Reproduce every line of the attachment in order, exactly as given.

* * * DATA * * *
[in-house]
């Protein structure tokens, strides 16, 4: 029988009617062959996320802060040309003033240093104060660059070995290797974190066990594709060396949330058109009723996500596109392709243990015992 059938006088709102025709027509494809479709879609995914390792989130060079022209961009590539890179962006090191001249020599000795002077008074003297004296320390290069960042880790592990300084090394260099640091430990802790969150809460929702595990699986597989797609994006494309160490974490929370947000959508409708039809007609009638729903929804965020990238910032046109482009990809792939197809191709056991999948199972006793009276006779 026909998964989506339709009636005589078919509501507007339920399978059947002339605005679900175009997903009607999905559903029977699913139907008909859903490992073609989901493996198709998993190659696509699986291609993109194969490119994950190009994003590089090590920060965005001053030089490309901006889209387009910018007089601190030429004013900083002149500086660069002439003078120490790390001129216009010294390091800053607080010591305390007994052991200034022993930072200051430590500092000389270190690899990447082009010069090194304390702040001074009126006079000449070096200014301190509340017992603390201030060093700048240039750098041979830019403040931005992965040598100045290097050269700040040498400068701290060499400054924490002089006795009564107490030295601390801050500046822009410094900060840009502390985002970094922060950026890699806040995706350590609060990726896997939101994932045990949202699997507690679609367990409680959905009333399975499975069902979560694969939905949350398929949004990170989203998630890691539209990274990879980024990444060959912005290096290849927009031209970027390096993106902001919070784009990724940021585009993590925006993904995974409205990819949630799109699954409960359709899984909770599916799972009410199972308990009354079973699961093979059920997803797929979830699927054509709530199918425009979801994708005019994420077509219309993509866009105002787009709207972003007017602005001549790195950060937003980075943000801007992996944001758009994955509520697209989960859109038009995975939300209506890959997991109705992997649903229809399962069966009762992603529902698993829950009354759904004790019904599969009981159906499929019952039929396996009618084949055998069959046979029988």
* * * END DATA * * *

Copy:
[in-house]
């Protein structure tokens, strides 16, 4: 029988009617062959996320802060040309003033240093104060660059070995290797974190066990594709060396949330058109009723996500596109392709243990015992 059938006088709102025709027509494809479709879609995914390792989130060079022209961009590539890179962006090191001249020599000795002077008074003297004296320390290069960042880790592990300084090394260099640091430990802790969150809460929702595990699986597989797609994006494309160490974490929370947000959508409708039809007609009638729903929804965020990238910032046109482009990809792939197809191709056991999948199972006793009276006779 026909998964989506339709009636005589078919509501507007339920399978059947002339605005679900175009997903009607999905559903029977699913139907008909859903490992073609989901493996198709998993190659696509699986291609993109194969490119994950190009994003590089090590920060965005001053030089490309901006889209387009910018007089601190030429004013900083002149500086660069002439003078120490790390001129216009010294390091800053607080010591305390007994052991200034022993930072200051430590500092000389270190690899990447082009010069090194304390702040001074009126006079000449070096200014301190509340017992603390201030060093700048240039750098041979830019403040931005992965040598100045290097050269700040040498400068701290060499400054924490002089006795009564107490030295601390801050500046822009410094900060840009502390985002970094922060950026890699806040995706350590609060990726896997939101994932045990949202699997507690679609367990409680959905009333399975499975069902979560694969939905949350398929949004990170989203998630890691539209990274990879980024990444060959912005290096290849927009031209970027390096993106902001919070784009990724940021585009993590925006993904995974409205990819949630799109699954409960359709899984909770599916799972009410199972308990009354079973699961093979059920997803797929979830699927054509709530199918425009979801994708005019994420077509219309993509866009105002787009709207972003007017602005001549790195950060937003980075943000801007992996944001758009994955509520697209989960859109038009995975939300209506890959997991109705992997649903229809399962069966009762992603529902698993829950009354759904004790019904599969009981159906499929019952039929396996009618084949055998069959046979029988």